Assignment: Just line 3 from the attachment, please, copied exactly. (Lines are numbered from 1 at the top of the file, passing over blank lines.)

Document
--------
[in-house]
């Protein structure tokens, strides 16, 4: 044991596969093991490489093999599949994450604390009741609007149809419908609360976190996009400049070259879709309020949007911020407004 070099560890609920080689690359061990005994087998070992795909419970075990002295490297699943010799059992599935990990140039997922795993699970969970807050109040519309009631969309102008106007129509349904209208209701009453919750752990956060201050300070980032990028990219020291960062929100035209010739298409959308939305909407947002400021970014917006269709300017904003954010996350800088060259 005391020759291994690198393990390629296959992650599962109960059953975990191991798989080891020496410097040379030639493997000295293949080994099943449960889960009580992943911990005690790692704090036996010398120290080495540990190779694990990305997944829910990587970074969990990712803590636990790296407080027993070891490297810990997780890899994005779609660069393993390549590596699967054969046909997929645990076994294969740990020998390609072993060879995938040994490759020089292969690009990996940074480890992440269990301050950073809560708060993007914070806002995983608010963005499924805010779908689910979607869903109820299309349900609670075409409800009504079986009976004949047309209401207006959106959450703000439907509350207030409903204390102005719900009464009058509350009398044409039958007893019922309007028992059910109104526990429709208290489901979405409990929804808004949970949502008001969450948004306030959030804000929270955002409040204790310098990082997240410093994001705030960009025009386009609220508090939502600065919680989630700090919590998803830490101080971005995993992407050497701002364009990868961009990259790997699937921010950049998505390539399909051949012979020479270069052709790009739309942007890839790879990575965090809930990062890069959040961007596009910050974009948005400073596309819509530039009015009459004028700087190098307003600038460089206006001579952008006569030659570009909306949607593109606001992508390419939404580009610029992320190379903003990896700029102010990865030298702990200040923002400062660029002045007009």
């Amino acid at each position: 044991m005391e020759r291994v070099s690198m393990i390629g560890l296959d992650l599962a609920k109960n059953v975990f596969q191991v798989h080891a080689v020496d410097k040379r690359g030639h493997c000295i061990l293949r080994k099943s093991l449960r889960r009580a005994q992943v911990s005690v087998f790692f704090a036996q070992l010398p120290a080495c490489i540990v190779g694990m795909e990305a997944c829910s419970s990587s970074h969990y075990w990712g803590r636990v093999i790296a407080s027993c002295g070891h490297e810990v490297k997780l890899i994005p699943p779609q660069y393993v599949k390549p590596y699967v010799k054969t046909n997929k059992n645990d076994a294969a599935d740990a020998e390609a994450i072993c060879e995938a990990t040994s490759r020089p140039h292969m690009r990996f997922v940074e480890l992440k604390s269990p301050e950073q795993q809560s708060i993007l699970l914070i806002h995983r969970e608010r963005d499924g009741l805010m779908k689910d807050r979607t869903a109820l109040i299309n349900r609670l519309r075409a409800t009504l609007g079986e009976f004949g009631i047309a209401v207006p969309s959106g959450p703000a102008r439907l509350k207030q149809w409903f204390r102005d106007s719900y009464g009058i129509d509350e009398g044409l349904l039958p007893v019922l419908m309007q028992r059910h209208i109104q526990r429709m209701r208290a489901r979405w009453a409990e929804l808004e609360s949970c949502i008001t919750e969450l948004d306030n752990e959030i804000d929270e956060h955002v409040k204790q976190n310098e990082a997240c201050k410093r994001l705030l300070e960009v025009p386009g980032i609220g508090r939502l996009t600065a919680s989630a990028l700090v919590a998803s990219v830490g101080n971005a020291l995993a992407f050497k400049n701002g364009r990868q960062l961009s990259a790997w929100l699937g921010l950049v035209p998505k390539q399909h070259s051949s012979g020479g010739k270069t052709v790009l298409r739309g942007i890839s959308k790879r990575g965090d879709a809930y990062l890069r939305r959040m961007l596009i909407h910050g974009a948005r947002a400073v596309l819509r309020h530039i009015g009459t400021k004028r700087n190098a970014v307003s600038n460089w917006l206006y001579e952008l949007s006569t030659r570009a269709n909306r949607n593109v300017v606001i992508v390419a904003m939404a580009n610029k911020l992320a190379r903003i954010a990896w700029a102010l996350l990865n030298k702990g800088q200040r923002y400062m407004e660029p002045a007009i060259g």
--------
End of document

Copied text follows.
């Amino acid at each position: 044991m005391e020759r291994v070099s690198m393990i390629g560890l296959d992650l599962a609920k109960n059953v975990f596969q191991v798989h080891a080689v020496d410097k040379r690359g030639h493997c000295i061990l293949r080994k099943s093991l449960r889960r009580a005994q992943v911990s005690v087998f790692f704090a036996q070992l010398p120290a080495c490489i540990v190779g694990m795909e990305a997944c829910s419970s990587s970074h969990y075990w990712g803590r636990v093999i790296a407080s027993c002295g070891h490297e810990v490297k997780l890899i994005p699943p779609q660069y393993v599949k390549p590596y699967v010799k054969t046909n997929k059992n645990d076994a294969a599935d740990a020998e390609a994450i072993c060879e995938a990990t040994s490759r020089p140039h292969m690009r990996f997922v940074e480890l992440k604390s269990p301050e950073q795993q809560s708060i993007l699970l914070i806002h995983r969970e608010r963005d499924g009741l805010m779908k689910d807050r979607t869903a109820l109040i299309n349900r609670l519309r075409a409800t009504l609007g079986e009976f004949g009631i047309a209401v207006p969309s959106g959450p703000a102008r439907l509350k207030q149809w409903f204390r102005d106007s719900y009464g009058i129509d509350e009398g044409l349904l039958p007893v019922l419908m309007q028992r059910h209208i109104q526990r429709m209701r208290a489901r979405w009453a409990e929804l808004e609360s949970c949502i008001t919750e969450l948004d306030n752990e959030i804000d929270e956060h955002v409040k204790q976190n310098e990082a997240c201050k410093r994001l705030l300070e960009v025009p386009g980032i609220g508090r939502l996009t600065a919680s989630a990028l700090v919590a998803s990219v830490g101080n971005a020291l995993a992407f050497k400049n701002g364009r990868q960062l961009s990259a790997w929100l699937g921010l950049v035209p998505k390539q399909h070259s051949s012979g020479g010739k270069t052709v790009l298409r739309g942007i890839s959308k790879r990575g965090d879709a809930y990062l890069r939305r959040m961007l596009i909407h910050g974009a948005r947002a400073v596309l819509r309020h530039i009015g009459t400021k004028r700087n190098a970014v307003s600038n460089w917006l206006y001579e952008l949007s006569t030659r570009a269709n909306r949607n593109v300017v606001i992508v390419a904003m939404a580009n610029k911020l992320a190379r903003i954010a990896w700029a102010l996350l990865n030298k702990g800088q200040r923002y400062m407004e660029p002045a007009i060259g």